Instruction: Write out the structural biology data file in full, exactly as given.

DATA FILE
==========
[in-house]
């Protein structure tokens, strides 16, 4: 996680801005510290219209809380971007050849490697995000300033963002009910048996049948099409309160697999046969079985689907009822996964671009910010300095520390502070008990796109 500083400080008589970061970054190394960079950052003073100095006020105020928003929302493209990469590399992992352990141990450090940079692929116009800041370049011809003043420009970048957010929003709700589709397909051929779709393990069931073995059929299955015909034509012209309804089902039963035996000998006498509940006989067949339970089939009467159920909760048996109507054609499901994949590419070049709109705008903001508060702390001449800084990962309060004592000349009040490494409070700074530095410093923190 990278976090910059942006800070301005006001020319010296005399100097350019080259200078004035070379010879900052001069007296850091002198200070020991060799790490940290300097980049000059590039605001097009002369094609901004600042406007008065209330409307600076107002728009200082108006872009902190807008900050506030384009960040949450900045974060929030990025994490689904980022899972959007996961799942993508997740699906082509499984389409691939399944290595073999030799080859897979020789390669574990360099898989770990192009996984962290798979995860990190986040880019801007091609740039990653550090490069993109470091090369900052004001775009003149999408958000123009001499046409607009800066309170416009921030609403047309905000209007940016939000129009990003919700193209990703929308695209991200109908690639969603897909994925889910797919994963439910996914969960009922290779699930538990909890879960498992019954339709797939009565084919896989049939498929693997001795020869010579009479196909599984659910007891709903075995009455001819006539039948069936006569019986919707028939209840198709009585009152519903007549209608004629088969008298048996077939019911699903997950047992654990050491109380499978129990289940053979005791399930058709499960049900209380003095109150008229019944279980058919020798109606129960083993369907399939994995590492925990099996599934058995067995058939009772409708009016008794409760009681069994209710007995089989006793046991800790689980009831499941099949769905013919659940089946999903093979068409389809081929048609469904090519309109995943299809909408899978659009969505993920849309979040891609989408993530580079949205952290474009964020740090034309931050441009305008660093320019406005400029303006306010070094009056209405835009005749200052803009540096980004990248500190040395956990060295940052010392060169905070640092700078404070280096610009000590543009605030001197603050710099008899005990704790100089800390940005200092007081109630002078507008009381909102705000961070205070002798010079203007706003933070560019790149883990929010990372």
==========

[in-house]
């Protein structure tokens, strides 16, 4: 996680801005510290219209809380971007050849490697995000300033963002009910048996049948099409309160697999046969079985689907009822996964671009910010300095520390502070008990796109 500083400080008589970061970054190394960079950052003073100095006020105020928003929302493209990469590399992992352990141990450090940079692929116009800041370049011809003043420009970048957010929003709700589709397909051929779709393990069931073995059929299955015909034509012209309804089902039963035996000998006498509940006989067949339970089939009467159920909760048996109507054609499901994949590419070049709109705008903001508060702390001449800084990962309060004592000349009040490494409070700074530095410093923190 990278976090910059942006800070301005006001020319010296005399100097350019080259200078004035070379010879900052001069007296850091002198200070020991060799790490940290300097980049000059590039605001097009002369094609901004600042406007008065209330409307600076107002728009200082108006872009902190807008900050506030384009960040949450900045974060929030990025994490689904980022899972959007996961799942993508997740699906082509499984389409691939399944290595073999030799080859897979020789390669574990360099898989770990192009996984962290798979995860990190986040880019801007091609740039990653550090490069993109470091090369900052004001775009003149999408958000123009001499046409607009800066309170416009921030609403047309905000209007940016939000129009990003919700193209990703929308695209991200109908690639969603897909994925889910797919994963439910996914969960009922290779699930538990909890879960498992019954339709797939009565084919896989049939498929693997001795020869010579009479196909599984659910007891709903075995009455001819006539039948069936006569019986919707028939209840198709009585009152519903007549209608004629088969008298048996077939019911699903997950047992654990050491109380499978129990289940053979005791399930058709499960049900209380003095109150008229019944279980058919020798109606129960083993369907399939994995590492925990099996599934058995067995058939009772409708009016008794409760009681069994209710007995089989006793046991800790689980009831499941099949769905013919659940089946999903093979068409389809081929048609469904090519309109995943299809909408899978659009969505993920849309979040891609989408993530580079949205952290474009964020740090034309931050441009305008660093320019406005400029303006306010070094009056209405835009005749200052803009540096980004990248500190040395956990060295940052010392060169905070640092700078404070280096610009000590543009605030001197603050710099008899005990704790100089800390940005200092007081109630002078507008009381909102705000961070205070002798010079203007706003933070560019790149883990929010990372």